diamond ringsTiffany & Co., a world-renowned jeweler and specialty retailer, successfully won a judgment that Costco was appropriating its Tiffany® trademark. Federal Judge Laura T. Swain ordered Costco to pay Tiffany & Co. $19.4 million for trademark infringement and trademark counterfeiting under the Lanham Act, as well as unfair competition under New York state law, in the latest round in a long-running legal battle over the sale of engagement rings bearing the mark “Tiffany” as a standalone term. The decision reaffirms the strength of the Tiffany® trademark and will likely have a drastic effect on the way Costco and other wholesalers conduct business.

The world-famous Tiffany® mark has been used in commerce in the United States since 1868. In 1886, Tiffany & Co. introduced an engagement ring that highlights the diamonds by lifting the stone off the band. This famous ring was named the Tiffany®. This six-prong configuration has been called the “Tiffany setting” by other jewelers.


Continue Reading Tiffany Setting the Standard

Virtual DataVirtual reality (VR) and augmented reality (AR) are now considered mainstream technologies, and if your company is not yet using them, it will be.

AR has the ability to blur the lines between reality and computer-generated information, whereas VR is further along the spectrum of computer-generated content and involves the creation of an immersive, wholly computer-generated environment.

Both are known primarily for their use in recreation, most notably video games, though the technologies are also being incorporated into other industry sectors. Some argue AR will change the way we work, for example architects in various locations around the world may be able to, in real time and in 3D, manipulate the designs of buildings. And VR is already being used to train people in various industries, such as the military and medicine. Indeed, some experts believe that AR and VR will achieve widespread adoption in commercial applications well before either receives widespread consumer adoption for recreational purposes.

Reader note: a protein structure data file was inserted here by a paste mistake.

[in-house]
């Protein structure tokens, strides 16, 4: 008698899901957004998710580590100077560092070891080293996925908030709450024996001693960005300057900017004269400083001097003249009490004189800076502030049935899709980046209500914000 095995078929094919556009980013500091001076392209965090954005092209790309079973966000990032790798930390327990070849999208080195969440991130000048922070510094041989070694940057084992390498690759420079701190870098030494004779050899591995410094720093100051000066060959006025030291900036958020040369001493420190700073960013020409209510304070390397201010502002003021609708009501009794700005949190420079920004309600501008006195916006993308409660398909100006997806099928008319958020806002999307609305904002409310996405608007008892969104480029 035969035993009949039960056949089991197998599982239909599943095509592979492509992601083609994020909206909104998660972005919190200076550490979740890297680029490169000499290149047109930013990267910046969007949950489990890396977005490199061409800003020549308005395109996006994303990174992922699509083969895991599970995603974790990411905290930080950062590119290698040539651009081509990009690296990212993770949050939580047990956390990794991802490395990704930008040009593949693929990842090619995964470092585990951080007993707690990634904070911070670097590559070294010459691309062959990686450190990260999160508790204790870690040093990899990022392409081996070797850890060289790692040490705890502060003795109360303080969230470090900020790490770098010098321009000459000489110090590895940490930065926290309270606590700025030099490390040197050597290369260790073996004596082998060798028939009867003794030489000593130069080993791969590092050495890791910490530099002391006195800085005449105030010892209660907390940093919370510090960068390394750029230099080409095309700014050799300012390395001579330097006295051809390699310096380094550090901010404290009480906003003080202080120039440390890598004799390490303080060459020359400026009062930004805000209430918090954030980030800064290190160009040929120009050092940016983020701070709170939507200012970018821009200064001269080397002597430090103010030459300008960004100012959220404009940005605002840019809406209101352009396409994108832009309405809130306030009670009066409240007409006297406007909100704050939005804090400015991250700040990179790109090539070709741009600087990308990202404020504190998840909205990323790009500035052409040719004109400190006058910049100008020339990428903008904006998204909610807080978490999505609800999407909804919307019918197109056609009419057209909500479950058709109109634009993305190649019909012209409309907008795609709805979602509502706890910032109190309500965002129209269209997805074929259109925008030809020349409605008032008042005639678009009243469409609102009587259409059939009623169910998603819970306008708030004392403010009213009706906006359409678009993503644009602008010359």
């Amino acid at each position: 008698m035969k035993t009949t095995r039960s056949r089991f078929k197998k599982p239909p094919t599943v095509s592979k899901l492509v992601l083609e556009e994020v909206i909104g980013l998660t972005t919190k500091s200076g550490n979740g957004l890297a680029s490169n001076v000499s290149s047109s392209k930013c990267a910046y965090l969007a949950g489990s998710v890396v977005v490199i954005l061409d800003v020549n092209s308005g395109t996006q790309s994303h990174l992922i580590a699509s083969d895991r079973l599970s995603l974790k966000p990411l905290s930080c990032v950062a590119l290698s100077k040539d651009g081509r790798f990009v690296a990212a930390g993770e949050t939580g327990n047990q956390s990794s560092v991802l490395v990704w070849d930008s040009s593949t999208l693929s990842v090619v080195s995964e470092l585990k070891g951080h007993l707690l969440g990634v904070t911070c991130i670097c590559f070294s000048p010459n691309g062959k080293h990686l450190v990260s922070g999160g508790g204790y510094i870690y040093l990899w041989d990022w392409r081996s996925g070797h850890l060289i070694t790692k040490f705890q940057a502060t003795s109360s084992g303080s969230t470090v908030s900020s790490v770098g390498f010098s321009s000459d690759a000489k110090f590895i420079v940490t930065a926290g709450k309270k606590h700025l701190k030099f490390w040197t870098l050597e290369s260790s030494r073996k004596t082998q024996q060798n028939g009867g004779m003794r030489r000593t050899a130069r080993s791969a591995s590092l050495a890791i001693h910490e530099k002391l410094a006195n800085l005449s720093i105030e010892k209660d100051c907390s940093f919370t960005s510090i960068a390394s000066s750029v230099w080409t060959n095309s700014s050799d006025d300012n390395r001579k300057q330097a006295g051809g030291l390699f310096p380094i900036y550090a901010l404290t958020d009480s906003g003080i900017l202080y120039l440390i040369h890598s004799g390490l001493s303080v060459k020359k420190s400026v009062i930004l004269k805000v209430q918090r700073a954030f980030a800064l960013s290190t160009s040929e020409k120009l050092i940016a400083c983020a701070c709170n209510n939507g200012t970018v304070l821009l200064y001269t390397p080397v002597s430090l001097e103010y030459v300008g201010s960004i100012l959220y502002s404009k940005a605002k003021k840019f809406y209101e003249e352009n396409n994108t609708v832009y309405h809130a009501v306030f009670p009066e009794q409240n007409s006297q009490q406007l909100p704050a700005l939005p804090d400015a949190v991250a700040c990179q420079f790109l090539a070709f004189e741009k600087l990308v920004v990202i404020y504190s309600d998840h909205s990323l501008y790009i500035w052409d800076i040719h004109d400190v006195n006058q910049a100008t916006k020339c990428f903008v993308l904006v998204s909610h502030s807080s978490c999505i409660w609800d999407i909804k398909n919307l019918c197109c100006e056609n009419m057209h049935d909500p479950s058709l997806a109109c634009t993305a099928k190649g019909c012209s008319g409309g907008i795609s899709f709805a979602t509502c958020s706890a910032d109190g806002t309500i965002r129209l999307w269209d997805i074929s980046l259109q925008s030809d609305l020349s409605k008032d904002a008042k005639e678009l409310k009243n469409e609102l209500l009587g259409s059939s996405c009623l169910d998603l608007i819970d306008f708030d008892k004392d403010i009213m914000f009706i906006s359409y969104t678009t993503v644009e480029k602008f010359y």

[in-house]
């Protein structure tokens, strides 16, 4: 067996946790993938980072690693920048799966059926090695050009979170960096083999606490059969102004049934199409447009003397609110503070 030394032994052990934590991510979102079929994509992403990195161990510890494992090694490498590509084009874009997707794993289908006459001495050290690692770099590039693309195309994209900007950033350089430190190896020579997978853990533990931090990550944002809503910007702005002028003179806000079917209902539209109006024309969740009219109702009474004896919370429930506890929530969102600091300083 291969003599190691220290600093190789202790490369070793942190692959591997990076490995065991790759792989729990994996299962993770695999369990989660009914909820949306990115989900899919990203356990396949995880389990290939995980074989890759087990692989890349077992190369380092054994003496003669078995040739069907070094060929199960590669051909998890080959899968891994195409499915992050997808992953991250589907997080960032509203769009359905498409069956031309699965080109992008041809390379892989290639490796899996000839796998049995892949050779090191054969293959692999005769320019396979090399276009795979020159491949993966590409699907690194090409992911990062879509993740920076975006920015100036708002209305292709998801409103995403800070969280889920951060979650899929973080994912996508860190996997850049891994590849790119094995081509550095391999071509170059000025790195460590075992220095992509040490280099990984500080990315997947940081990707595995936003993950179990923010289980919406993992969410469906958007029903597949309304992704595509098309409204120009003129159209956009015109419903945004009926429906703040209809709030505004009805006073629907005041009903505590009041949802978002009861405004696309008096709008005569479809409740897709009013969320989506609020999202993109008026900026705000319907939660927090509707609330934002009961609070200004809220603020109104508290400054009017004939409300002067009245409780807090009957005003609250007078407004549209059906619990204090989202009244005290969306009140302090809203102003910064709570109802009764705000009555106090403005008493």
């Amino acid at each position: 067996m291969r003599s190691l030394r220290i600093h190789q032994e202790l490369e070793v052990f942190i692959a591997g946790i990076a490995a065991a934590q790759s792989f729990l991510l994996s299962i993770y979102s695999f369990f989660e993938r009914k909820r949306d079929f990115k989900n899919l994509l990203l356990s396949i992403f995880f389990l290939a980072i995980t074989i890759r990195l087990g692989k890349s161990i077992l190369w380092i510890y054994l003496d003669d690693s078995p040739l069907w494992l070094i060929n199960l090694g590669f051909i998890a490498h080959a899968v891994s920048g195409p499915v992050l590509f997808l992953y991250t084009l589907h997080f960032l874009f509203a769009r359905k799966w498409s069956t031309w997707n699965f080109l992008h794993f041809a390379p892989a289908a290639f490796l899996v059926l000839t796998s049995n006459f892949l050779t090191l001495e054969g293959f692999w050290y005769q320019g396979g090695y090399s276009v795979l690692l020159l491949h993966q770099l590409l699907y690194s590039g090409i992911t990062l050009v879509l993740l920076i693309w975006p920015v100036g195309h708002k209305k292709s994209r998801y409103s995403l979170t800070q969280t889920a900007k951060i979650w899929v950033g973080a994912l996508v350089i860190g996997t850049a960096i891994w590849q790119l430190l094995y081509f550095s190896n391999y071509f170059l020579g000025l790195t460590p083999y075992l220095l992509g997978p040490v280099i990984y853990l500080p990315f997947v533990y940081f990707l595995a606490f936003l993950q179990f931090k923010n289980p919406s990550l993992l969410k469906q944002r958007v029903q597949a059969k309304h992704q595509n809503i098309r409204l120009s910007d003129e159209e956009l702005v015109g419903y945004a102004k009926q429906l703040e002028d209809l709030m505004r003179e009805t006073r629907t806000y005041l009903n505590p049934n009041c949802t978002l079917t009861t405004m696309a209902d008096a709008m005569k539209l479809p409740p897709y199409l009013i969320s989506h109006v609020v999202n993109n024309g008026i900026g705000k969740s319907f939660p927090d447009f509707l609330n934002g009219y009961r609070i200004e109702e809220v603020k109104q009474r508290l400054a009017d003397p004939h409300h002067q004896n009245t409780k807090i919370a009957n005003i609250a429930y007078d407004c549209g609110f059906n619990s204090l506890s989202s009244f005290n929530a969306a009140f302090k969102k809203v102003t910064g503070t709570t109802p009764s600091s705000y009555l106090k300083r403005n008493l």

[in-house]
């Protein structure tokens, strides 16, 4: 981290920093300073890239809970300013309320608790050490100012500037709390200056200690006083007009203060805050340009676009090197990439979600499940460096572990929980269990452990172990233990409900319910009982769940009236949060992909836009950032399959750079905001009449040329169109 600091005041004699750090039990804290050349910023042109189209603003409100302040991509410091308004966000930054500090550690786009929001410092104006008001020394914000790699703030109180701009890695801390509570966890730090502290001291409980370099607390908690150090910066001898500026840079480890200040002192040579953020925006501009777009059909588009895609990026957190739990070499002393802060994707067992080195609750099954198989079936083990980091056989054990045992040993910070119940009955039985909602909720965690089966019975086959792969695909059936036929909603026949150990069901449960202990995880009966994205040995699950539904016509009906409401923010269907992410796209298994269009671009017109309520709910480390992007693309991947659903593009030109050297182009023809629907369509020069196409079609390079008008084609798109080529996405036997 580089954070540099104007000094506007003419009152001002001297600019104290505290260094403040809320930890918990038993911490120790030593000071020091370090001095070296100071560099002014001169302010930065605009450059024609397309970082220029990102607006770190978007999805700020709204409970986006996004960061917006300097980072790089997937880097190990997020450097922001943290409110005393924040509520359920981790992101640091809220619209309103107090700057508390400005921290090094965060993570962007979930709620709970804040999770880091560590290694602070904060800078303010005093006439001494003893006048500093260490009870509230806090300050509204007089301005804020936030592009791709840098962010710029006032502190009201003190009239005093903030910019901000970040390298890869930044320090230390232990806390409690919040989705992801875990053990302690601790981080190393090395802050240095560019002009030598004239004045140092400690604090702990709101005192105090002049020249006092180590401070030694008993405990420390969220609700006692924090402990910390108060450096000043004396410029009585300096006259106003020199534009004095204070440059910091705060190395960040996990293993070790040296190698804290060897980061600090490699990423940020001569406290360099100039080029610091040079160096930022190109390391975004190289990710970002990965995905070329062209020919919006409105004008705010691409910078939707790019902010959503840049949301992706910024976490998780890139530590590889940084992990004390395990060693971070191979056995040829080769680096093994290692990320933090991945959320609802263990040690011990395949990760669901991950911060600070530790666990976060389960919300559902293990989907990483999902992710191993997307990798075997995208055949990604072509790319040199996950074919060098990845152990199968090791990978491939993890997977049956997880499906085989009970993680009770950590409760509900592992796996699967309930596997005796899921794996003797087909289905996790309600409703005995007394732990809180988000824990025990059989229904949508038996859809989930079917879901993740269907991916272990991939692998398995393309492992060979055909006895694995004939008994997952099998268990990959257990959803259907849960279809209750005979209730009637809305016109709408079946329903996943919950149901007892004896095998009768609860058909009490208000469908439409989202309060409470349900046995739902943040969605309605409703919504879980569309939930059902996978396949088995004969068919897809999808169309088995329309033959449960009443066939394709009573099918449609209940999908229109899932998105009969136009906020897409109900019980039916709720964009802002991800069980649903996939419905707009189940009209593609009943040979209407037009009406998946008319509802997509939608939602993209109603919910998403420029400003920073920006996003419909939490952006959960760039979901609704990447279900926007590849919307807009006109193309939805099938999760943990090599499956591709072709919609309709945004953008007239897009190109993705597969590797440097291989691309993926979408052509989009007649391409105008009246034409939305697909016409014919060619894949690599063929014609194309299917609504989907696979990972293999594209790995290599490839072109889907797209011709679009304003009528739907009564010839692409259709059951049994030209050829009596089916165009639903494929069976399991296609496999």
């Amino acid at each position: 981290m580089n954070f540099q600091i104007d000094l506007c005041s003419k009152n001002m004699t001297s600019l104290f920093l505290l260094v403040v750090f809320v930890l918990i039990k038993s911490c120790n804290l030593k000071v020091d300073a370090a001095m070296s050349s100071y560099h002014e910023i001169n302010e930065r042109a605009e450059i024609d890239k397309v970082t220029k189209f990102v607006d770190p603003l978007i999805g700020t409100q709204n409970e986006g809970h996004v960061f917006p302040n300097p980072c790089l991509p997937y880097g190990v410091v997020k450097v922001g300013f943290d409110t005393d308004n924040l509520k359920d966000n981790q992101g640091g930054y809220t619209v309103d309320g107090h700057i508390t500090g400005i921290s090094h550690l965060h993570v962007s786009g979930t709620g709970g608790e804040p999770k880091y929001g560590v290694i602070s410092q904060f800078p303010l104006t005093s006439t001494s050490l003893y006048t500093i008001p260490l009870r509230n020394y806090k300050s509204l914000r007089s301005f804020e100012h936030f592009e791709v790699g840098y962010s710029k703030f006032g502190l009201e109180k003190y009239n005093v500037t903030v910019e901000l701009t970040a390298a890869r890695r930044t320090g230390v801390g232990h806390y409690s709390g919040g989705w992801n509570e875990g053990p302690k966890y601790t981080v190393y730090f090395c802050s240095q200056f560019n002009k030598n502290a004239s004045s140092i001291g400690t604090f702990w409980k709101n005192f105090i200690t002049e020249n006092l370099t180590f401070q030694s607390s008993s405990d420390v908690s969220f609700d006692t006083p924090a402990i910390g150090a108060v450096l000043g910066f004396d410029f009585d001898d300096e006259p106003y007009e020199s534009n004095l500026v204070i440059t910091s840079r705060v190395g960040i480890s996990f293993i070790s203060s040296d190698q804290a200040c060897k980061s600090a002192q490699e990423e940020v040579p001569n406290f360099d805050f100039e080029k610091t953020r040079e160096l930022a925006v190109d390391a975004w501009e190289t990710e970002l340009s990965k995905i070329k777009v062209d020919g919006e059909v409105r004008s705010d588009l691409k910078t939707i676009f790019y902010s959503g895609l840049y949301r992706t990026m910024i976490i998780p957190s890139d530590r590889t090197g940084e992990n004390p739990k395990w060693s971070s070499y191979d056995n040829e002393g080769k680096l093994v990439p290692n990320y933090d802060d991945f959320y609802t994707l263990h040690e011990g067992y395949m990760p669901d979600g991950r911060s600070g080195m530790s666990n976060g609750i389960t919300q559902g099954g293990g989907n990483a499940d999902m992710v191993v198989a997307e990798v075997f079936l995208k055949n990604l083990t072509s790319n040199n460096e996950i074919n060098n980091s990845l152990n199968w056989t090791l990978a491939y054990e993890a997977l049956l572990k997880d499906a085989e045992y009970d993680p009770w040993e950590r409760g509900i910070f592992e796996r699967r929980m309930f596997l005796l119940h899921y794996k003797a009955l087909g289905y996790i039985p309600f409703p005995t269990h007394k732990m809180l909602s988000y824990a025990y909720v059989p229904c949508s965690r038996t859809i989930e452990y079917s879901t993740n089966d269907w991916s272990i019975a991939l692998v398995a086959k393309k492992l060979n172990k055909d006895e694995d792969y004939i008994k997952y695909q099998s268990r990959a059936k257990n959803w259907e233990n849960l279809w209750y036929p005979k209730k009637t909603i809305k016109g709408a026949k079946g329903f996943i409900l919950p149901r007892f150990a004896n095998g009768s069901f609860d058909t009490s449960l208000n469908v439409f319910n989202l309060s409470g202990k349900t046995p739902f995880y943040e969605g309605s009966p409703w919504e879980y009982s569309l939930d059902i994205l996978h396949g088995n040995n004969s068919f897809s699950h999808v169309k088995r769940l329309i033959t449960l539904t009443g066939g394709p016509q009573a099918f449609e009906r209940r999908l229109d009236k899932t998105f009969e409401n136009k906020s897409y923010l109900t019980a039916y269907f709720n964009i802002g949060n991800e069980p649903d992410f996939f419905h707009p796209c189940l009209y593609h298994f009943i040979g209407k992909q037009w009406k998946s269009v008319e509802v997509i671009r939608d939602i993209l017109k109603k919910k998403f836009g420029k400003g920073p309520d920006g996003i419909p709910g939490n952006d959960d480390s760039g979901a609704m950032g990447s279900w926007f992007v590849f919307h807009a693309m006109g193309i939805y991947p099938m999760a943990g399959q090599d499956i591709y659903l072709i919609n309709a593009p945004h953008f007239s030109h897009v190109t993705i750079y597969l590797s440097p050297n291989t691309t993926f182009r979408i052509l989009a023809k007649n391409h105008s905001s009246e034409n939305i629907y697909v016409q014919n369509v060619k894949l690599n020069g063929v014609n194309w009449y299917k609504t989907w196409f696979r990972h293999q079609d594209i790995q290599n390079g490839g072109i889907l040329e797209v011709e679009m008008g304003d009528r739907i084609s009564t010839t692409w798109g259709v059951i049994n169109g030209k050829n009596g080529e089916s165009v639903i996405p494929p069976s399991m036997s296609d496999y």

Continue Reading Are You Prepared for the Legal Issues of Augmented Reality?

United States Supreme Court BuildingThe U.S. Supreme Court ruled unanimously on June 19, 2017 that the Lanham Act’s disparagement clause prohibiting federal registration of “disparaging” trademarks unconstitutionally limits free speech in a case involving a band named “The Slants.” The near-term effect on trademark applicants, however, is in question due to other viewpoint based prohibitions that were not ruled upon.

In this 8-0 decision, the U.S. Supreme Court found in favor of Simon Tam, the front man for Asian-American rock band The Slants, who had been denied a trademark because the U.S. Patent and Trademark Office deemed the name disparaging to people of Asian descent. The rock band challenged the denial as a violation of free speech rights under the First Amendment.


Continue Reading Supreme Court Strikes Lanham Act’s Disparagement Clause; Near-Term Effect Uncertain in Light of Other Viewpoint Based Prohibitions

Given the ubiquity of emoji, businesses have used them in commercial ad campaigns. Honda has used emoji in creative advertisements, releasing Aprils Fools’ ads in 2016 and again in 2017. Twentieth Century Fox created some buzz last year when it placed a billboard in Los Angeles advertising a movie release (guess which one) with the following message:

Deadpool Teaser Poster

Translation: “Deadpool.” Adweek wrote an article entitled: “Deadpool’s Emoji Billboard Is So Stupid, It’s Genius.”


Continue Reading Copyright Considerations for using Emoji in Commercial Ads

Demand for Olympic merchandise in the United States is resurrected every 4 years by the fervor of the televised Games. Officially, authorized and licensed gear is readily available in stores and on the Internet; however, every iteration of the Games brings with it a flood of counterfeit Olympic goods as well. The broadcasting of this year’s Olympics in Rio de Janeiro has, as expected, beckoned all sorts of counterfeit Olympic items to the U.S. market. From t-shirts illegally emblazoned with “Team USA”, to phony gold medals inscribed with the Olympic Rings. This blog post explores the laws that protect consumers and Olympics rights-holders in the United States from counterfeit Olympic goods.